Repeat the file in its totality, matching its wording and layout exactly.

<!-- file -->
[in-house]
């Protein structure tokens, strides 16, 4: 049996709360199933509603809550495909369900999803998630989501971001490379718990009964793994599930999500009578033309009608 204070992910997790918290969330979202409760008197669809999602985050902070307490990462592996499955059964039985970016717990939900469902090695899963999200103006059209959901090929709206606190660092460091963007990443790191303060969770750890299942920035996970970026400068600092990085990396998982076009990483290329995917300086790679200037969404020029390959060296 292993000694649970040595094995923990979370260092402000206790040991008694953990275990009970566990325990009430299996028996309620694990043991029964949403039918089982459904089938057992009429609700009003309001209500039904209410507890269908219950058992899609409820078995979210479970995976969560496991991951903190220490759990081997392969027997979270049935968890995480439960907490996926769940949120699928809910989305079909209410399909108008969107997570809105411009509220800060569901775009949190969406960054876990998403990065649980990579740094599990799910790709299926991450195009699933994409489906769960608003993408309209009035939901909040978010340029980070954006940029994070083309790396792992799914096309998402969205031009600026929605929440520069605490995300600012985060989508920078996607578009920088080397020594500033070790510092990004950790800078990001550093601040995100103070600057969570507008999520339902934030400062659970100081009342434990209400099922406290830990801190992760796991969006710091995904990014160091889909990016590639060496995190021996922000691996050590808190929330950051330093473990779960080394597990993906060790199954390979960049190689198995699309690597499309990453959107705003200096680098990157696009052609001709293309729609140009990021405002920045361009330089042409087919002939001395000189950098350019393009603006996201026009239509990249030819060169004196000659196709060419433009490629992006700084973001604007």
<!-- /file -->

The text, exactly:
[in-house]
């Protein structure tokens, strides 16, 4: 049996709360199933509603809550495909369900999803998630989501971001490379718990009964793994599930999500009578033309009608 204070992910997790918290969330979202409760008197669809999602985050902070307490990462592996499955059964039985970016717990939900469902090695899963999200103006059209959901090929709206606190660092460091963007990443790191303060969770750890299942920035996970970026400068600092990085990396998982076009990483290329995917300086790679200037969404020029390959060296 292993000694649970040595094995923990979370260092402000206790040991008694953990275990009970566990325990009430299996028996309620694990043991029964949403039918089982459904089938057992009429609700009003309001209500039904209410507890269908219950058992899609409820078995979210479970995976969560496991991951903190220490759990081997392969027997979270049935968890995480439960907490996926769940949120699928809910989305079909209410399909108008969107997570809105411009509220800060569901775009949190969406960054876990998403990065649980990579740094599990799910790709299926991450195009699933994409489906769960608003993408309209009035939901909040978010340029980070954006940029994070083309790396792992799914096309998402969205031009600026929605929440520069605490995300600012985060989508920078996607578009920088080397020594500033070790510092990004950790800078990001550093601040995100103070600057969570507008999520339902934030400062659970100081009342434990209400099922406290830990801190992760796991969006710091995904990014160091889909990016590639060496995190021996922000691996050590808190929330950051330093473990779960080394597990993906060790199954390979960049190689198995699309690597499309990453959107705003200096680098990157696009052609001709293309729609140009990021405002920045361009330089042409087919002939001395000189950098350019393009603006996201026009239509990249030819060169004196000659196709060419433009490629992006700084973001604007």